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Endemic Plant Distributions in Eastern North America: Implications for Conservation

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The conservation of rare plants is an important goal. Many rare plants are, in fact, endemics rather than remnants of once abundant populations. Plant endemics pose both challenges and opportunities for conservation. For eastern North America, there is a North-South gradient in endemic richness, with the highest concentrations in two parts of Florida and few endemics in the recently glaciated North. The hot spots of the Gulf and Atlantic Coastal Plain could all benefit from the restoration of natural fire regimes. Cedar glades, dolomite outcrops, balds, and granite outcrops, each containing their own endemic species, act as island archipelagos, with infrequent dispersal between them. This means that local extinctions (on a single patch) will not be restored by natural immigration on reasonable time scales. These shallow-soil communities also would be difficult to restore if denuded. The opportunity presented by these habitats is that many of them have low economic value and thus are cheap to protect and may occur as small patches within commercial forest. In addition, the pine savannah habitats are likely to have feasible dual conservation and timber management, grazing, and hunting uses if care is taken.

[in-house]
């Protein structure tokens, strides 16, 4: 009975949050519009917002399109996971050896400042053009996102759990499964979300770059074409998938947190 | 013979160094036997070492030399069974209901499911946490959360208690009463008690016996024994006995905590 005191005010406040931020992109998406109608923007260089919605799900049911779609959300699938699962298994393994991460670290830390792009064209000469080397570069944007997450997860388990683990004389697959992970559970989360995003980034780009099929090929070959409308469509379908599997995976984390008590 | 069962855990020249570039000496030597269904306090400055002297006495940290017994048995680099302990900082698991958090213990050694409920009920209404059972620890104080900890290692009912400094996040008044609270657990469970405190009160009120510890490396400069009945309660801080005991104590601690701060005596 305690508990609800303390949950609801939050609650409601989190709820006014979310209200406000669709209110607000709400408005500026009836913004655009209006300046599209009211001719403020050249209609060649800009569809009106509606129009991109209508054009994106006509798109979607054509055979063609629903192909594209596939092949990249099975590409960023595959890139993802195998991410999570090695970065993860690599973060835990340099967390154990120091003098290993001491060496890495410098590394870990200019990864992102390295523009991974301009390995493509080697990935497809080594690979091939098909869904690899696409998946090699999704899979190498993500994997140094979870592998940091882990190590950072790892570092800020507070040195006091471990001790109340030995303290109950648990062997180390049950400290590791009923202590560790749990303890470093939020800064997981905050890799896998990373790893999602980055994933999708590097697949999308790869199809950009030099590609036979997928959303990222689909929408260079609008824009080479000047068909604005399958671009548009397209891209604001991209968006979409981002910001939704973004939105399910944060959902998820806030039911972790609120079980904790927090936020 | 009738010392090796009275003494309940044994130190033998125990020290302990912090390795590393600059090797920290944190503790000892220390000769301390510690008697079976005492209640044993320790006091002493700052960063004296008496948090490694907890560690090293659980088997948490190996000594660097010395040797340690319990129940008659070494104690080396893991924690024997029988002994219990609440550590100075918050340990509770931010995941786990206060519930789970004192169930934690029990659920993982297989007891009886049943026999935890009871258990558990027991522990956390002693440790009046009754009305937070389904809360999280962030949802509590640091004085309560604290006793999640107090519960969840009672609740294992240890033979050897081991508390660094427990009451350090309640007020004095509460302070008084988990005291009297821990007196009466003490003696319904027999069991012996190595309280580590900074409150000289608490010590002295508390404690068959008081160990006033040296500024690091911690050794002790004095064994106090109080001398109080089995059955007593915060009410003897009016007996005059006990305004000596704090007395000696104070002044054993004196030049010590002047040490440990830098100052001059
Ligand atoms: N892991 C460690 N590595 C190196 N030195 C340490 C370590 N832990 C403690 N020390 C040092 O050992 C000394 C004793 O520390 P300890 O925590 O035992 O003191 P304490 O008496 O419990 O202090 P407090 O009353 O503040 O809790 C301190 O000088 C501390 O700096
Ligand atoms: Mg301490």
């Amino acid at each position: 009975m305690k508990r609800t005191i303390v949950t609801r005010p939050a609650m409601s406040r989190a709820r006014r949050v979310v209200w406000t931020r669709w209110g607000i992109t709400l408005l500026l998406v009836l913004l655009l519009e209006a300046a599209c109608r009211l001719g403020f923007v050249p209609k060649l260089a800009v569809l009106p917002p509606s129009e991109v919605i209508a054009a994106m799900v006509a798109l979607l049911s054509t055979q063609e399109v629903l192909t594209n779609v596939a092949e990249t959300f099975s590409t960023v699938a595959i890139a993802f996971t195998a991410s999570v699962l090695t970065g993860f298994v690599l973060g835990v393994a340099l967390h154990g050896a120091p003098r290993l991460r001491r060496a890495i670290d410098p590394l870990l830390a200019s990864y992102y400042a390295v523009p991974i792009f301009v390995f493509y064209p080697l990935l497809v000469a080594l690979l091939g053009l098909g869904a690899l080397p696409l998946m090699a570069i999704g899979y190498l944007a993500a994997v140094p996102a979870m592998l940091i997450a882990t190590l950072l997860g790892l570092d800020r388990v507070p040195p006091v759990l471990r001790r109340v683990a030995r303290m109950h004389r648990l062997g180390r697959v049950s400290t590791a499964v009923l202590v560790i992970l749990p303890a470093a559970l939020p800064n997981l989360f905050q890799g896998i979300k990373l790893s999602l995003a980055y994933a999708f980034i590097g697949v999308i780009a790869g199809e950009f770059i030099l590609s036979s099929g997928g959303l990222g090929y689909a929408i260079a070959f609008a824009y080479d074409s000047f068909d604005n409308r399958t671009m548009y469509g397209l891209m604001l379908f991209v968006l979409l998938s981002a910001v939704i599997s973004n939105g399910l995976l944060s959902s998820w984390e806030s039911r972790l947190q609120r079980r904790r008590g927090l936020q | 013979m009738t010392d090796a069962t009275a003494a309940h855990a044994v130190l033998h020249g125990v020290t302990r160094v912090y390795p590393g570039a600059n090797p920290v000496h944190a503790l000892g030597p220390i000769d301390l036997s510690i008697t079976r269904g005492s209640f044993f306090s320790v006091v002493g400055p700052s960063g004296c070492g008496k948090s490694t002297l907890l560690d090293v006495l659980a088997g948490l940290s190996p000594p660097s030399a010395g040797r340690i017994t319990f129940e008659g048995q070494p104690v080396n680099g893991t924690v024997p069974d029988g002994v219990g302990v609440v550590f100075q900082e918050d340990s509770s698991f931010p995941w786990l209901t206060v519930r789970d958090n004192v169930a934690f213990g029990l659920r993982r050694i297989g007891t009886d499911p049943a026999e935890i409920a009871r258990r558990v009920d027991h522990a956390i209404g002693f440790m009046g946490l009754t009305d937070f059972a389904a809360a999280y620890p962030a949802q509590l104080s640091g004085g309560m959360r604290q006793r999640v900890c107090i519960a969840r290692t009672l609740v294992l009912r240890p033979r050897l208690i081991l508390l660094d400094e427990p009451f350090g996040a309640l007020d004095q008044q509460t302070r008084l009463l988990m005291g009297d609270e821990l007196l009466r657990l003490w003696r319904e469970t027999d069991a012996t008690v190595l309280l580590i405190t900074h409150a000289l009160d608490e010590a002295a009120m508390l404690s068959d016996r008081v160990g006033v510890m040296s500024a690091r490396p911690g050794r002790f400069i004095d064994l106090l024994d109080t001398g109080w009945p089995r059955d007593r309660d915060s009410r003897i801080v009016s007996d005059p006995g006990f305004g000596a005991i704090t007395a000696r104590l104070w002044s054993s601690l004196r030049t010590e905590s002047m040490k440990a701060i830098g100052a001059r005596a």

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Keywords: endangered species; fire; forestry; habitat islands; metapopulations; resource management

Document Type: Research Article

Publication date: 2006-12-01

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  • The Journal of Forestry is the most widely circulated scholarly forestry journal in the world. In print since 1902, the Journal has received several national awards for excellence. The mission of the Journal of Forestry is to advance the profession of forestry by keeping forest management professionals informed about significant developments and ideas in the many facets of forestry: economics, education and communication, entomology and pathology, fire, forest ecology, geospatial technologies, history, international forestry, measurements, policy, recreation, silviculture, social sciences, soils and hydrology, urban and community forestry, utilization and engineering, and wildlife management. The Journal is published bimonthly: January, March, May, July, September, and November.

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